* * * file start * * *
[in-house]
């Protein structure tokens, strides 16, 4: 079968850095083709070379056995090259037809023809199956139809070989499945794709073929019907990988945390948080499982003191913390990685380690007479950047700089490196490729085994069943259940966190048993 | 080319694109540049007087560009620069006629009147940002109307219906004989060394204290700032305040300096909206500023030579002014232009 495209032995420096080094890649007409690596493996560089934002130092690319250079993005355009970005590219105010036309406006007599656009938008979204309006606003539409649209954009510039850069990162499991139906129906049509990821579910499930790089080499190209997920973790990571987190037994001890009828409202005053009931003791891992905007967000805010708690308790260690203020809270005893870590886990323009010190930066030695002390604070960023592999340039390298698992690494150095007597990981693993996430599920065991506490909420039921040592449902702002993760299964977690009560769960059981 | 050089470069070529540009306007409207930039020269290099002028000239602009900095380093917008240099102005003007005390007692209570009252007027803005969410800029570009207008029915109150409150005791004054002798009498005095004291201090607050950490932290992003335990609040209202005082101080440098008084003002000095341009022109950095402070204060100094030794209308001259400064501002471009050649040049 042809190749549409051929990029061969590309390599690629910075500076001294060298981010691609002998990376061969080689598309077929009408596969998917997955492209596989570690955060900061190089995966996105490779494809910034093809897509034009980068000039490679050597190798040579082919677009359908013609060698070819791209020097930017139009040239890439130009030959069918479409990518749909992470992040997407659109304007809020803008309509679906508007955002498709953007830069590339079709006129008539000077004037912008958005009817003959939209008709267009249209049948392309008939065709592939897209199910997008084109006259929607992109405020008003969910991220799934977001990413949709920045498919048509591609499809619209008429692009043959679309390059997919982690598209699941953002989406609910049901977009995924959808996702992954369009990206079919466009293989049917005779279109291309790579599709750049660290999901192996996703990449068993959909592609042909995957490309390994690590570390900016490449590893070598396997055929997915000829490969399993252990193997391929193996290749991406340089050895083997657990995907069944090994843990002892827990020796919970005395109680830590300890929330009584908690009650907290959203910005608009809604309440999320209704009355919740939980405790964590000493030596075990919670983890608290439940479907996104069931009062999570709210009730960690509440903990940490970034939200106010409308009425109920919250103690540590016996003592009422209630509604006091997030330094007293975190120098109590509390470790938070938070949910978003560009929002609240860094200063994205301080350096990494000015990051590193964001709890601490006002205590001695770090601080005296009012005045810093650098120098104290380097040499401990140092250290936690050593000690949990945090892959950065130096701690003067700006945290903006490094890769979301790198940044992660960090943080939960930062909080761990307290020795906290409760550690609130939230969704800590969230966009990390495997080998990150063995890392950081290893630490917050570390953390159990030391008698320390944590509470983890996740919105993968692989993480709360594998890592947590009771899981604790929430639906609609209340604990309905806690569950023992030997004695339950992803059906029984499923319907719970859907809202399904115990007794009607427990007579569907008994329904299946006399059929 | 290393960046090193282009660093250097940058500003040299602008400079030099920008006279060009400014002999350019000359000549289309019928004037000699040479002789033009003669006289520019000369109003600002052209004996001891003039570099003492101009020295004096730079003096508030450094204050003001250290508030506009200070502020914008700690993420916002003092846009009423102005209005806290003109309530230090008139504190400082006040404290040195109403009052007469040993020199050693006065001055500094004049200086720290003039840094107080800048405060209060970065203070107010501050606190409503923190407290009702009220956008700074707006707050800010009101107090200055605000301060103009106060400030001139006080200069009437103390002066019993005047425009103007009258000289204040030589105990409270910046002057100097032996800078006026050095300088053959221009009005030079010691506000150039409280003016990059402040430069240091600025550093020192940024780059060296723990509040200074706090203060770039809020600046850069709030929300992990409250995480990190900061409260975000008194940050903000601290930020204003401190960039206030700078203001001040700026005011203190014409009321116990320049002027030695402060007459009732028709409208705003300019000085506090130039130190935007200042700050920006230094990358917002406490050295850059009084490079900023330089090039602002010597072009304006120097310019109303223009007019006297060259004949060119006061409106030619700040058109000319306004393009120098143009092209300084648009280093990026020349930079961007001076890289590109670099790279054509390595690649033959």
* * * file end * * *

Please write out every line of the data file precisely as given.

[in-house]
């Protein structure tokens, strides 16, 4: 079968850095083709070379056995090259037809023809199956139809070989499945794709073929019907990988945390948080499982003191913390990685380690007479950047700089490196490729085994069943259940966190048993 | 080319694109540049007087560009620069006629009147940002109307219906004989060394204290700032305040300096909206500023030579002014232009 495209032995420096080094890649007409690596493996560089934002130092690319250079993005355009970005590219105010036309406006007599656009938008979204309006606003539409649209954009510039850069990162499991139906129906049509990821579910499930790089080499190209997920973790990571987190037994001890009828409202005053009931003791891992905007967000805010708690308790260690203020809270005893870590886990323009010190930066030695002390604070960023592999340039390298698992690494150095007597990981693993996430599920065991506490909420039921040592449902702002993760299964977690009560769960059981 | 050089470069070529540009306007409207930039020269290099002028000239602009900095380093917008240099102005003007005390007692209570009252007027803005969410800029570009207008029915109150409150005791004054002798009498005095004291201090607050950490932290992003335990609040209202005082101080440098008084003002000095341009022109950095402070204060100094030794209308001259400064501002471009050649040049 042809190749549409051929990029061969590309390599690629910075500076001294060298981010691609002998990376061969080689598309077929009408596969998917997955492209596989570690955060900061190089995966996105490779494809910034093809897509034009980068000039490679050597190798040579082919677009359908013609060698070819791209020097930017139009040239890439130009030959069918479409990518749909992470992040997407659109304007809020803008309509679906508007955002498709953007830069590339079709006129008539000077004037912008958005009817003959939209008709267009249209049948392309008939065709592939897209199910997008084109006259929607992109405020008003969910991220799934977001990413949709920045498919048509591609499809619209008429692009043959679309390059997919982690598209699941953002989406609910049901977009995924959808996702992954369009990206079919466009293989049917005779279109291309790579599709750049660290999901192996996703990449068993959909592609042909995957490309390994690590570390900016490449590893070598396997055929997915000829490969399993252990193997391929193996290749991406340089050895083997657990995907069944090994843990002892827990020796919970005395109680830590300890929330009584908690009650907290959203910005608009809604309440999320209704009355919740939980405790964590000493030596075990919670983890608290439940479907996104069931009062999570709210009730960690509440903990940490970034939200106010409308009425109920919250103690540590016996003592009422209630509604006091997030330094007293975190120098109590509390470790938070938070949910978003560009929002609240860094200063994205301080350096990494000015990051590193964001709890601490006002205590001695770090601080005296009012005045810093650098120098104290380097040499401990140092250290936690050593000690949990945090892959950065130096701690003067700006945290903006490094890769979301790198940044992660960090943080939960930062909080761990307290020795906290409760550690609130939230969704800590969230966009990390495997080998990150063995890392950081290893630490917050570390953390159990030391008698320390944590509470983890996740919105993968692989993480709360594998890592947590009771899981604790929430639906609609209340604990309905806690569950023992030997004695339950992803059906029984499923319907719970859907809202399904115990007794009607427990007579569907008994329904299946006399059929 | 290393960046090193282009660093250097940058500003040299602008400079030099920008006279060009400014002999350019000359000549289309019928004037000699040479002789033009003669006289520019000369109003600002052209004996001891003039570099003492101009020295004096730079003096508030450094204050003001250290508030506009200070502020914008700690993420916002003092846009009423102005209005806290003109309530230090008139504190400082006040404290040195109403009052007469040993020199050693006065001055500094004049200086720290003039840094107080800048405060209060970065203070107010501050606190409503923190407290009702009220956008700074707006707050800010009101107090200055605000301060103009106060400030001139006080200069009437103390002066019993005047425009103007009258000289204040030589105990409270910046002057100097032996800078006026050095300088053959221009009005030079010691506000150039409280003016990059402040430069240091600025550093020192940024780059060296723990509040200074706090203060770039809020600046850069709030929300992990409250995480990190900061409260975000008194940050903000601290930020204003401190960039206030700078203001001040700026005011203190014409009321116990320049002027030695402060007459009732028709409208705003300019000085506090130039130190935007200042700050920006230094990358917002406490050295850059009084490079900023330089090039602002010597072009304006120097310019109303223009007019006297060259004949060119006061409106030619700040058109000319306004393009120098143009092209300084648009280093990026020349930079961007001076890289590109670099790279054509390595690649033959």